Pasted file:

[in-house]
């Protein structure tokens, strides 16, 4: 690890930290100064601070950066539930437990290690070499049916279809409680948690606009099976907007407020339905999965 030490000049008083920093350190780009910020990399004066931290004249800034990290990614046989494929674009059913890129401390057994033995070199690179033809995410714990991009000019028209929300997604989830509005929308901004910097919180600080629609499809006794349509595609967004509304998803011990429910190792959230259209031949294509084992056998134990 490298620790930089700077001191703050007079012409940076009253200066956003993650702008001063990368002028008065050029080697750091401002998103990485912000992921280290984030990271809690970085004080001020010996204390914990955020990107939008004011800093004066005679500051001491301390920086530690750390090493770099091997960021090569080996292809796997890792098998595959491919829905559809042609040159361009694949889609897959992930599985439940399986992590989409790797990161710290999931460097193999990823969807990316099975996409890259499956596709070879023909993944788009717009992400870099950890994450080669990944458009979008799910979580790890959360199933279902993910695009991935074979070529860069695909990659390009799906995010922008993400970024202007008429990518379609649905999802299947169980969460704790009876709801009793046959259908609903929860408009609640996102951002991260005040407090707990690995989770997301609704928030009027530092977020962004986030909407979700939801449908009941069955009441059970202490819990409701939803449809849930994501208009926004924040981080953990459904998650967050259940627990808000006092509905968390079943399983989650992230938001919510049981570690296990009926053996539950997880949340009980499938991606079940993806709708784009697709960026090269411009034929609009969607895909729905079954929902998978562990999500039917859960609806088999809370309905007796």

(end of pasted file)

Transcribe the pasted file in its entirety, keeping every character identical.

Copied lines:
[in-house]
């Protein structure tokens, strides 16, 4: 690890930290100064601070950066539930437990290690070499049916279809409680948690606009099976907007407020339905999965 030490000049008083920093350190780009910020990399004066931290004249800034990290990614046989494929674009059913890129401390057994033995070199690179033809995410714990991009000019028209929300997604989830509005929308901004910097919180600080629609499809006794349509595609967004509304998803011990429910190792959230259209031949294509084992056998134990 490298620790930089700077001191703050007079012409940076009253200066956003993650702008001063990368002028008065050029080697750091401002998103990485912000992921280290984030990271809690970085004080001020010996204390914990955020990107939008004011800093004066005679500051001491301390920086530690750390090493770099091997960021090569080996292809796997890792098998595959491919829905559809042609040159361009694949889609897959992930599985439940399986992590989409790797990161710290999931460097193999990823969807990316099975996409890259499956596709070879023909993944788009717009992400870099950890994450080669990944458009979008799910979580790890959360199933279902993910695009991935074979070529860069695909990659390009799906995010922008993400970024202007008429990518379609649905999802299947169980969460704790009876709801009793046959259908609903929860408009609640996102951002991260005040407090707990690995989770997301609704928030009027530092977020962004986030909407979700939801449908009941069955009441059970202490819990409701939803449809849930994501208009926004924040981080953990459904998650967050259940627990808000006092509905968390079943399983989650992230938001919510049981570690296990009926053996539950997880949340009980499938991606079940993806709708784009697709960026090269411009034929609009969607895909729905079954929902998978562990999500039917859960609806088999809370309905007796």